The Faceless Ones

This story is not known to exist in its original format
(6 black-and-white 25-minute TV episodes)
in its entirety.
See below for episodes available on DVD / video CD Audio - 2 discs
(Doctor Who Story No. 35, starring Patrick Troughton)
  • written by David Ellis and Malcolm Hulke
  • directed by Gerry Mill
  • produced by Innes Lloyd
  • featuring library music tracks
  • 6 episodes @ 25 minutes each
Story: Landing on a runway at the busy Gatwick airport in the 1960's, the four time/space travelers soon accidentally witness suspicious and murderous activities in the hangar for Chameleon Tours. When Ben and Polly soon go missing, the Doctor and Jamie team up with Samantha Briggs, who claims that her brother is one of hundreds of young passengers who never really arrived at their foreign destinations. What secrets are the sinister Captain Blade and his Chameleon Tour crews hiding? And where do his planes take the passengers?

Buyers' Guide Review

by Martin Izsak

(A more in-depth analysis, containing "SPOILERS" and intended for those who have already seen the program, can be accessed here.)


At last true excellence begins for the Patrick Troughton Era, which will continue through most of next year's powerhouse "Monster Season", as this is the first in a series of stories that really came together well.


The TARDIS enjoys a dramatic landing here, but isn't otherwise effectively demonstrated. The script assumes that you already know all about the TARDIS - not ideal, but this particular story still works well, as it's only important to recognize the Doctor as an unorthodox man of mystery and indeterminate origin. It is here that Jamie firmly takes over the role of prime sidekick from Ben, who is quickly reduced to a very minor character. Polly is still quite important at first, especially as she gets the main plot going. However, she too is soon replaced as lead female companion by the character of Samantha Briggs, who proves to be a stronger, more interesting, and much better scripted companion candidate than damsel-in-distress Victoria Waterfield in the next story. It is interesting to speculate what Pat Troughton's Monster Season might have been like had Samantha joined the TARDIS crew.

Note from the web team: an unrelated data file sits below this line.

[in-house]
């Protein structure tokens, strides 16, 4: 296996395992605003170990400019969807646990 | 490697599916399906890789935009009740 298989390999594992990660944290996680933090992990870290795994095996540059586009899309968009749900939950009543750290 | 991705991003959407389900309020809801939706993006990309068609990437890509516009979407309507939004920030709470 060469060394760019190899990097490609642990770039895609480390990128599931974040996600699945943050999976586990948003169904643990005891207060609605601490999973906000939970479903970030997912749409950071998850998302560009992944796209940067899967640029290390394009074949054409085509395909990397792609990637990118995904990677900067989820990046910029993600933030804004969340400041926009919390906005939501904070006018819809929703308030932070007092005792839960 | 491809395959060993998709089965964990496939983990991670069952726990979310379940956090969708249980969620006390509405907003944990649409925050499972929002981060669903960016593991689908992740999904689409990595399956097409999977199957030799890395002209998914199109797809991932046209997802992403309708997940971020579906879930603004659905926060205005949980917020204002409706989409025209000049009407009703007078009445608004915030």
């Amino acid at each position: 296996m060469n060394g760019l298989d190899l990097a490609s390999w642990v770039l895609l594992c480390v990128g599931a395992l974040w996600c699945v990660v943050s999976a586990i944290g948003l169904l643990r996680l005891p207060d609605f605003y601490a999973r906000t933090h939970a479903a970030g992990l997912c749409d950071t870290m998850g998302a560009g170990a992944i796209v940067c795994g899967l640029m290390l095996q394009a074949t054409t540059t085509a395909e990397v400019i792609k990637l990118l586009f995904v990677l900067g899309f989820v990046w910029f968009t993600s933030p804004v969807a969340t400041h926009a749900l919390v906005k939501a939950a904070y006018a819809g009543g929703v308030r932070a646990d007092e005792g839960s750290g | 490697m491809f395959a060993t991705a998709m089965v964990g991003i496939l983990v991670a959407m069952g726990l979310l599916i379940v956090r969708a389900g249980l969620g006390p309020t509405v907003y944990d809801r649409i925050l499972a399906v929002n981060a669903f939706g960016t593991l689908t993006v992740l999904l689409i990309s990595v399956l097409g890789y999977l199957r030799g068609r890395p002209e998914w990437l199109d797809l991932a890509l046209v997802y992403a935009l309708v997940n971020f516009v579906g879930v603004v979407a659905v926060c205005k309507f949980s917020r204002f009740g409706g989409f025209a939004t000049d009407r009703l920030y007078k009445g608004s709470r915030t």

Although the Doctor and the airport Commandant are technically on the same side in this story, the constant clashing of their opposite styles and beliefs begins in the first five minutes of the story, and provides much essential, and humorous, drama throughout. Then enter Captain Blade, and his hordes of purposeful, average-Joe and -Jane zombies hidden amongst the everyday people at the airport for an excellently creepy set of main "villains". Donald Pickering's masterful portrayal of Blade, coupled with some choice pieces of BBC library music by none other than Sound Effects designer Brian Hodgson, provide an atmosphere unique to Doctor Who at its most suspenseful and subtle.

Bernard Kay is on hand once more to bring to life the character of Detective-Inspector Crossland of Scotland Yard, who touts his saxophone-shaped smoking pipe as any good Sherlock Holmes wannabe would, and proves to be an excellent mediator between the Doctor and the Commandant. His presence, and Samantha's, ensure that the plot will not get bogged down in a deadlock between the Doctor and the authorities.

The plot mounts very effectively, a non-stop flow of questions and clues advancing the story, with lots of action interspersed. As the significant audience anticipation builds, so too is the viewer's curiosity nicely and slowly satisfied, as the story's settings expand, the answers to the mysteries are solved, and a new dramatic dilemma is discovered. With Malcolm Hulke finally being successful at making his Doctor Who writing debut, we get a host of fairly well developed characters taking a modest stand against stereotypes. Thankfully, the final answer is NOT the typical cop-out that writers often settle for. Although some elements of character and motivation could probably be improved on, I have to say that this script has a truly noteworthy ending. The pace ebbs and tides in the final episode, but altogether holds up very logically, even if the novelized version added something that detracts from it.


The final scene works well, and one excellent story leads into another.....



Doctor Who: Lost in Time - Patrick Troughton
2 DVD discs

(also included in Lost in Time Boxed Sets)

Coverage on The Faceless Ones (a 6-episode story) includes:
  • Episode 1
  • 8mm off-screen clip from episode 2
  • Episode 3
More details & buying options for "Lost in Time" DVD's
Audio CD - Doctor Who - The Faceless Ones.

This audio CD set features the complete audio tracks of all 6 television episodes of this story, narrated by actor Frazer Hines (who also played Jamie) to help listeners follow what used to be visual aspects of the story. This version is playable in any normal audio CD player.
Doctor Who: The Reign of Terror - Collectors' Edition

2 VHS video tapes

Coverage on The Faceless Ones (a 6-episode story) includes:
  • Two complete episodes:
    • Episode 1
    • Episode 3
More details & buying options for missing episode VHS videos
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Read the Buyers' Guide Review for the next story: "The Evil of the Daleks"



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